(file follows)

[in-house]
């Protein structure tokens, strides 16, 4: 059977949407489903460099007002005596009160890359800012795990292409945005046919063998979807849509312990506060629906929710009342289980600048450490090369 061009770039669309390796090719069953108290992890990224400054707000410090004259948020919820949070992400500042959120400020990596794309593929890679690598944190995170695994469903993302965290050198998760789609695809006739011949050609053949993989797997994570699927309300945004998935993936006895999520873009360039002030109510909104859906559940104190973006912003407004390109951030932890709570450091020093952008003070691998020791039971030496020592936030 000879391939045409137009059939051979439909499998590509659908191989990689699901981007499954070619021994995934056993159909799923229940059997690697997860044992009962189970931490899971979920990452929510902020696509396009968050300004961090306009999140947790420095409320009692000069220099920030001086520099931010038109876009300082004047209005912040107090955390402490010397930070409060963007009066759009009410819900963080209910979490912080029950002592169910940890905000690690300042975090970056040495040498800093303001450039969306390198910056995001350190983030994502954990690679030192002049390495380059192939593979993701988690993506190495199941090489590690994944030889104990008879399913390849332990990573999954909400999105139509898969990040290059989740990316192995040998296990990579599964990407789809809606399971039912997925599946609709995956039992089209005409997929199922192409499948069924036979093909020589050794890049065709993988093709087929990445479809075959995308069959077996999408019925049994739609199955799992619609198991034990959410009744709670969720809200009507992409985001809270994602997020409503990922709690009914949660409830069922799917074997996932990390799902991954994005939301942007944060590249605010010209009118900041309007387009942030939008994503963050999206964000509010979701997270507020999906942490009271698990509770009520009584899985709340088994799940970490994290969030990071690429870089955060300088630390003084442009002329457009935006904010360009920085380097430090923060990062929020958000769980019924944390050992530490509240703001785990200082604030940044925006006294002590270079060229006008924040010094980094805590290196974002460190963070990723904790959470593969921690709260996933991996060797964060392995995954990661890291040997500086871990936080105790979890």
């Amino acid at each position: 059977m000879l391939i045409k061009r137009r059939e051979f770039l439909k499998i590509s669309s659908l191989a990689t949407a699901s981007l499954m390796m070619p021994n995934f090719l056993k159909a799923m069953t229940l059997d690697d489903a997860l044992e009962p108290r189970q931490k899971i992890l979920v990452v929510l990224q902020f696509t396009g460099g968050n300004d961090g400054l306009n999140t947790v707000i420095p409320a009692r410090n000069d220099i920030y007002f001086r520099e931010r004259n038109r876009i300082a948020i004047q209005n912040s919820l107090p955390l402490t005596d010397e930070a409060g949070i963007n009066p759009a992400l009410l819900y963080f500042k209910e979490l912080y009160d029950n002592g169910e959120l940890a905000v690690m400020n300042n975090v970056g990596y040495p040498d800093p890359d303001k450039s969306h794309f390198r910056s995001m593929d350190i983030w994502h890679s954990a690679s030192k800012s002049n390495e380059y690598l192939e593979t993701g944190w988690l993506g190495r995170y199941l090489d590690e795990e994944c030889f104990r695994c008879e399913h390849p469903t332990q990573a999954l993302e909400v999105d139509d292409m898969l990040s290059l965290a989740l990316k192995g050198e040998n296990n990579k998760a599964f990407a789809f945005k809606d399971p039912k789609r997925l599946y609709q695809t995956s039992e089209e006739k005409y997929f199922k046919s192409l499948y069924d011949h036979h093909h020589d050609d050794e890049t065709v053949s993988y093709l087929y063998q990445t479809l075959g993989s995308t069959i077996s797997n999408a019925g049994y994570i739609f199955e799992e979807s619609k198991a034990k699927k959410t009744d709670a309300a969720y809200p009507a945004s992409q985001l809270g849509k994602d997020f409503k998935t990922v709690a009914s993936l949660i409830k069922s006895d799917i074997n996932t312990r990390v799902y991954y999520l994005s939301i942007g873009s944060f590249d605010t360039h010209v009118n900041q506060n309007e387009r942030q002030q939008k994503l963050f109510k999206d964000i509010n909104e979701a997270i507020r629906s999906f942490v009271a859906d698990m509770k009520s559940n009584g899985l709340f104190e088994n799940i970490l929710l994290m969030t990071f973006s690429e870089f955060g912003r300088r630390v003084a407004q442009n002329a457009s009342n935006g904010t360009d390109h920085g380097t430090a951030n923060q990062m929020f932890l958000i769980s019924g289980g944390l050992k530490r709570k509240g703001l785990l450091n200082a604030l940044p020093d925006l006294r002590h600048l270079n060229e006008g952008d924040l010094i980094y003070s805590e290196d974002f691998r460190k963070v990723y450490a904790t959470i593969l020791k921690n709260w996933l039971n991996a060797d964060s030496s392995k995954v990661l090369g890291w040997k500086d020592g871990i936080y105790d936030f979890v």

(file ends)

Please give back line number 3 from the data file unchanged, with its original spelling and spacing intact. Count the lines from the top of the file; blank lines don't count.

């Amino acid at each position: 059977m000879l391939i045409k061009r137009r059939e051979f770039l439909k499998i590509s669309s659908l191989a990689t949407a699901s981007l499954m390796m070619p021994n995934f090719l056993k159909a799923m069953t229940l059997d690697d489903a997860l044992e009962p108290r189970q931490k899971i992890l979920v990452v929510l990224q902020f696509t396009g460099g968050n300004d961090g400054l306009n999140t947790v707000i420095p409320a009692r410090n000069d220099i920030y007002f001086r520099e931010r004259n038109r876009i300082a948020i004047q209005n912040s919820l107090p955390l402490t005596d010397e930070a409060g949070i963007n009066p759009a992400l009410l819900y963080f500042k209910e979490l912080y009160d029950n002592g169910e959120l940890a905000v690690m400020n300042n975090v970056g990596y040495p040498d800093p890359d303001k450039s969306h794309f390198r910056s995001m593929d350190i983030w994502h890679s954990a690679s030192k800012s002049n390495e380059y690598l192939e593979t993701g944190w988690l993506g190495r995170y199941l090489d590690e795990e994944c030889f104990r695994c008879e399913h390849p469903t332990q990573a999954l993302e909400v999105d139509d292409m898969l990040s290059l965290a989740l990316k192995g050198e040998n296990n990579k998760a599964f990407a789809f945005k809606d399971p039912k789609r997925l599946y609709q695809t995956s039992e089209e006739k005409y997929f199922k046919s192409l499948y069924d011949h036979h093909h020589d050609d050794e890049t065709v053949s993988y093709l087929y063998q990445t479809l075959g993989s995308t069959i077996s797997n999408a019925g049994y994570i739609f199955e799992e979807s619609k198991a034990k699927k959410t009744d709670a309300a969720y809200p009507a945004s992409q985001l809270g849509k994602d997020f409503k998935t990922v709690a009914s993936l949660i409830k069922s006895d799917i074997n996932t312990r990390v799902y991954y999520l994005s939301i942007g873009s944060f590249d605010t360039h010209v009118n900041q506060n309007e387009r942030q002030q939008k994503l963050f109510k999206d964000i509010n909104e979701a997270i507020r629906s999906f942490v009271a859906d698990m509770k009520s559940n009584g899985l709340f104190e088994n799940i970490l929710l994290m969030t990071f973006s690429e870089f955060g912003r300088r630390v003084a407004q442009n002329a457009s009342n935006g904010t360009d390109h920085g380097t430090a951030n923060q990062m929020f932890l958000i769980s019924g289980g944390l050992k530490r709570k509240g703001l785990l450091n200082a604030l940044p020093d925006l006294r002590h600048l270079n060229e006008g952008d924040l010094i980094y003070s805590e290196d974002f691998r460190k963070v990723y450490a904790t959470i593969l020791k921690n709260w996933l039971n991996a060797d964060s030496s392995k995954v990661l090369g890291w040997k500086d020592g871990i936080y105790d936030f979890v």